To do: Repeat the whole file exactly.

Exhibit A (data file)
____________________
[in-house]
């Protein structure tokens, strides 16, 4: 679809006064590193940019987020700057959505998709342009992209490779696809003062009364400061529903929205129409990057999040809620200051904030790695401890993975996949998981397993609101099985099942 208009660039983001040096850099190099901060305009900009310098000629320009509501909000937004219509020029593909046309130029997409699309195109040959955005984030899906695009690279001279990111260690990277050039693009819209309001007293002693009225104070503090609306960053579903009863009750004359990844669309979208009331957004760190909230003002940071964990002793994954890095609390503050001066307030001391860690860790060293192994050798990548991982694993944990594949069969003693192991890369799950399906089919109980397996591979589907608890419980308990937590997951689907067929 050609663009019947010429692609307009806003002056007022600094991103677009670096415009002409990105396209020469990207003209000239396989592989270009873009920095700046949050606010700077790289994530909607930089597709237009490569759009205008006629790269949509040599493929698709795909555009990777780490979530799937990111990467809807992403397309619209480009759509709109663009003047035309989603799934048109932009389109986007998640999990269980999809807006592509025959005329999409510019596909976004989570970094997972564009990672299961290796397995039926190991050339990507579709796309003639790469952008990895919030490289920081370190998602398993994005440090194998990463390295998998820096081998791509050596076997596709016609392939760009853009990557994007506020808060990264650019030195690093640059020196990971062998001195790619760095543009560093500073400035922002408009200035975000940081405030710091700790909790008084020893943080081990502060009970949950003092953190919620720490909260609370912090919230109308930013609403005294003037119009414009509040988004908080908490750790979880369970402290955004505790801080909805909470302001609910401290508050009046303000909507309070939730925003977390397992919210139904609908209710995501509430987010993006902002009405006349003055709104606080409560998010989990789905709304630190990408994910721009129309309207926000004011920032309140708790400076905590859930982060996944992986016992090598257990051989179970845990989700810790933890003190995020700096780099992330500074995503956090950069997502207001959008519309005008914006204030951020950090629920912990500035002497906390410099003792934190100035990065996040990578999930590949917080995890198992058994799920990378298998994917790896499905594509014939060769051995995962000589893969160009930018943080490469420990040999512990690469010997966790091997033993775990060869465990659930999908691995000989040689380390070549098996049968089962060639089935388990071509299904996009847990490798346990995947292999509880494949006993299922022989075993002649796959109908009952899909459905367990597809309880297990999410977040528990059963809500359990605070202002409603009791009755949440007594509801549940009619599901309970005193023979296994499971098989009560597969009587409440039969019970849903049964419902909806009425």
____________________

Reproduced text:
[in-house]
């Protein structure tokens, strides 16, 4: 679809006064590193940019987020700057959505998709342009992209490779696809003062009364400061529903929205129409990057999040809620200051904030790695401890993975996949998981397993609101099985099942 208009660039983001040096850099190099901060305009900009310098000629320009509501909000937004219509020029593909046309130029997409699309195109040959955005984030899906695009690279001279990111260690990277050039693009819209309001007293002693009225104070503090609306960053579903009863009750004359990844669309979208009331957004760190909230003002940071964990002793994954890095609390503050001066307030001391860690860790060293192994050798990548991982694993944990594949069969003693192991890369799950399906089919109980397996591979589907608890419980308990937590997951689907067929 050609663009019947010429692609307009806003002056007022600094991103677009670096415009002409990105396209020469990207003209000239396989592989270009873009920095700046949050606010700077790289994530909607930089597709237009490569759009205008006629790269949509040599493929698709795909555009990777780490979530799937990111990467809807992403397309619209480009759509709109663009003047035309989603799934048109932009389109986007998640999990269980999809807006592509025959005329999409510019596909976004989570970094997972564009990672299961290796397995039926190991050339990507579709796309003639790469952008990895919030490289920081370190998602398993994005440090194998990463390295998998820096081998791509050596076997596709016609392939760009853009990557994007506020808060990264650019030195690093640059020196990971062998001195790619760095543009560093500073400035922002408009200035975000940081405030710091700790909790008084020893943080081990502060009970949950003092953190919620720490909260609370912090919230109308930013609403005294003037119009414009509040988004908080908490750790979880369970402290955004505790801080909805909470302001609910401290508050009046303000909507309070939730925003977390397992919210139904609908209710995501509430987010993006902002009405006349003055709104606080409560998010989990789905709304630190990408994910721009129309309207926000004011920032309140708790400076905590859930982060996944992986016992090598257990051989179970845990989700810790933890003190995020700096780099992330500074995503956090950069997502207001959008519309005008914006204030951020950090629920912990500035002497906390410099003792934190100035990065996040990578999930590949917080995890198992058994799920990378298998994917790896499905594509014939060769051995995962000589893969160009930018943080490469420990040999512990690469010997966790091997033993775990060869465990659930999908691995000989040689380390070549098996049968089962060639089935388990071509299904996009847990490798346990995947292999509880494949006993299922022989075993002649796959109908009952899909459905367990597809309880297990999410977040528990059963809500359990605070202002409603009791009755949440007594509801549940009619599901309970005193023979296994499971098989009560597969009587409440039969019970849903049964419902909806009425």